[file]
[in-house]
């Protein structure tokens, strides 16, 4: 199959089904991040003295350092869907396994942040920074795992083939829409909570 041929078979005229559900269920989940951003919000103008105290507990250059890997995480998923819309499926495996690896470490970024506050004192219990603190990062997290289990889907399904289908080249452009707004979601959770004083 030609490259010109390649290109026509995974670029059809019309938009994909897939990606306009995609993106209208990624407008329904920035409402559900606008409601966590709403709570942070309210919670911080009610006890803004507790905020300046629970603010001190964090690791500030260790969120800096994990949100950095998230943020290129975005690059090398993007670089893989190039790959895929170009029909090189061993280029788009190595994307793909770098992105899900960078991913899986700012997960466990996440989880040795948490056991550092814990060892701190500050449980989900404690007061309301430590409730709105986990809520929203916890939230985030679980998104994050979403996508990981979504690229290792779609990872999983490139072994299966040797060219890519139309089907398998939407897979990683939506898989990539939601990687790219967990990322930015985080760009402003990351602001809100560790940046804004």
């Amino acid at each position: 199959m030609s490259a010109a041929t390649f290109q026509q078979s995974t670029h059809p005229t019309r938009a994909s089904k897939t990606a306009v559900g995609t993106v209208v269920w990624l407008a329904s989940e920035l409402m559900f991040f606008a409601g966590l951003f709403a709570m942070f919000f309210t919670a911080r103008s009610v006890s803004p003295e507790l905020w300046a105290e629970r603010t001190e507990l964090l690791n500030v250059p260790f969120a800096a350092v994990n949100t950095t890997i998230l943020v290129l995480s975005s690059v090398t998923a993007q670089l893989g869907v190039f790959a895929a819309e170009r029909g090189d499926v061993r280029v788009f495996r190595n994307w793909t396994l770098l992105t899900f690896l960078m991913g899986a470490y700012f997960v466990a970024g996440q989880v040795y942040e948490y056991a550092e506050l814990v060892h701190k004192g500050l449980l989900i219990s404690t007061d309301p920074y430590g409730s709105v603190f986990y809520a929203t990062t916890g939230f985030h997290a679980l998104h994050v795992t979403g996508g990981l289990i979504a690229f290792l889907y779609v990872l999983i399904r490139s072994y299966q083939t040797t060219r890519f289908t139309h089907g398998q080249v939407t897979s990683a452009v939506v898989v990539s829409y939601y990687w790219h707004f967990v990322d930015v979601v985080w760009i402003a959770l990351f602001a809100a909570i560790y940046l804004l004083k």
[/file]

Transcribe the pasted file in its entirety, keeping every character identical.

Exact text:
[in-house]
């Protein structure tokens, strides 16, 4: 199959089904991040003295350092869907396994942040920074795992083939829409909570 041929078979005229559900269920989940951003919000103008105290507990250059890997995480998923819309499926495996690896470490970024506050004192219990603190990062997290289990889907399904289908080249452009707004979601959770004083 030609490259010109390649290109026509995974670029059809019309938009994909897939990606306009995609993106209208990624407008329904920035409402559900606008409601966590709403709570942070309210919670911080009610006890803004507790905020300046629970603010001190964090690791500030260790969120800096994990949100950095998230943020290129975005690059090398993007670089893989190039790959895929170009029909090189061993280029788009190595994307793909770098992105899900960078991913899986700012997960466990996440989880040795948490056991550092814990060892701190500050449980989900404690007061309301430590409730709105986990809520929203916890939230985030679980998104994050979403996508990981979504690229290792779609990872999983490139072994299966040797060219890519139309089907398998939407897979990683939506898989990539939601990687790219967990990322930015985080760009402003990351602001809100560790940046804004």
């Amino acid at each position: 199959m030609s490259a010109a041929t390649f290109q026509q078979s995974t670029h059809p005229t019309r938009a994909s089904k897939t990606a306009v559900g995609t993106v209208v269920w990624l407008a329904s989940e920035l409402m559900f991040f606008a409601g966590l951003f709403a709570m942070f919000f309210t919670a911080r103008s009610v006890s803004p003295e507790l905020w300046a105290e629970r603010t001190e507990l964090l690791n500030v250059p260790f969120a800096a350092v994990n949100t950095t890997i998230l943020v290129l995480s975005s690059v090398t998923a993007q670089l893989g869907v190039f790959a895929a819309e170009r029909g090189d499926v061993r280029v788009f495996r190595n994307w793909t396994l770098l992105t899900f690896l960078m991913g899986a470490y700012f997960v466990a970024g996440q989880v040795y942040e948490y056991a550092e506050l814990v060892h701190k004192g500050l449980l989900i219990s404690t007061d309301p920074y430590g409730s709105v603190f986990y809520a929203t990062t916890g939230f985030h997290a679980l998104h994050v795992t979403g996508g990981l289990i979504a690229f290792l889907y779609v990872l999983i399904r490139s072994y299966q083939t040797t060219r890519f289908t139309h089907g398998q080249v939407t897979s990683a452009v939506v898989v990539s829409y939601y990687w790219h707004f967990v990322d930015v979601v985080w760009i402003a959770l990351f602001a809100a909570i560790y940046l804004l004083k």